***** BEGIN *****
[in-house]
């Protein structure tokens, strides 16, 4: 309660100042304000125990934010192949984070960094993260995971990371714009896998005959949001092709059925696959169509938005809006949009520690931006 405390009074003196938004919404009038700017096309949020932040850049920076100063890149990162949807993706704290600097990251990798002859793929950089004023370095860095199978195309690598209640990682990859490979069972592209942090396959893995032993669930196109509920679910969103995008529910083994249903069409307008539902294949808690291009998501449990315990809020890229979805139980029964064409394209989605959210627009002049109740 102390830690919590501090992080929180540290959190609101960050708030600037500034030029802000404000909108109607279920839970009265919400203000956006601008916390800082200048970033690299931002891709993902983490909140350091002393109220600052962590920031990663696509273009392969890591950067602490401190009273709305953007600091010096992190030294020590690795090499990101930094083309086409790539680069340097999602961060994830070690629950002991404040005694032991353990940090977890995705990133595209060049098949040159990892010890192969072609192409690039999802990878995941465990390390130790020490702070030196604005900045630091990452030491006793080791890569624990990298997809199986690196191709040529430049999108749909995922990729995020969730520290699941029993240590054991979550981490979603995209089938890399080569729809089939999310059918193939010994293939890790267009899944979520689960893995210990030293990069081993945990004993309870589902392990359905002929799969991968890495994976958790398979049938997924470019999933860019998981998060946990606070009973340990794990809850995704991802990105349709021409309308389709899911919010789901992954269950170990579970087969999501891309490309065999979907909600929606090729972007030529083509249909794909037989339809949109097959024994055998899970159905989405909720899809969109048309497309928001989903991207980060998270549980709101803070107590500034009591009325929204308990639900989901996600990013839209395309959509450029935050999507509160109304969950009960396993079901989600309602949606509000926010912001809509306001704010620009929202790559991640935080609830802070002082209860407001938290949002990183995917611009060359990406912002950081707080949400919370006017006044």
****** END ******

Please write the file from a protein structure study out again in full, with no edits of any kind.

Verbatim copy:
[in-house]
């Protein structure tokens, strides 16, 4: 309660100042304000125990934010192949984070960094993260995971990371714009896998005959949001092709059925696959169509938005809006949009520690931006 405390009074003196938004919404009038700017096309949020932040850049920076100063890149990162949807993706704290600097990251990798002859793929950089004023370095860095199978195309690598209640990682990859490979069972592209942090396959893995032993669930196109509920679910969103995008529910083994249903069409307008539902294949808690291009998501449990315990809020890229979805139980029964064409394209989605959210627009002049109740 102390830690919590501090992080929180540290959190609101960050708030600037500034030029802000404000909108109607279920839970009265919400203000956006601008916390800082200048970033690299931002891709993902983490909140350091002393109220600052962590920031990663696509273009392969890591950067602490401190009273709305953007600091010096992190030294020590690795090499990101930094083309086409790539680069340097999602961060994830070690629950002991404040005694032991353990940090977890995705990133595209060049098949040159990892010890192969072609192409690039999802990878995941465990390390130790020490702070030196604005900045630091990452030491006793080791890569624990990298997809199986690196191709040529430049999108749909995922990729995020969730520290699941029993240590054991979550981490979603995209089938890399080569729809089939999310059918193939010994293939890790267009899944979520689960893995210990030293990069081993945990004993309870589902392990359905002929799969991968890495994976958790398979049938997924470019999933860019998981998060946990606070009973340990794990809850995704991802990105349709021409309308389709899911919010789901992954269950170990579970087969999501891309490309065999979907909600929606090729972007030529083509249909794909037989339809949109097959024994055998899970159905989405909720899809969109048309497309928001989903991207980060998270549980709101803070107590500034009591009325929204308990639900989901996600990013839209395309959509450029935050999507509160109304969950009960396993079901989600309602949606509000926010912001809509306001704010620009929202790559991640935080609830802070002082209860407001938290949002990183995917611009060359990406912002950081707080949400919370006017006044």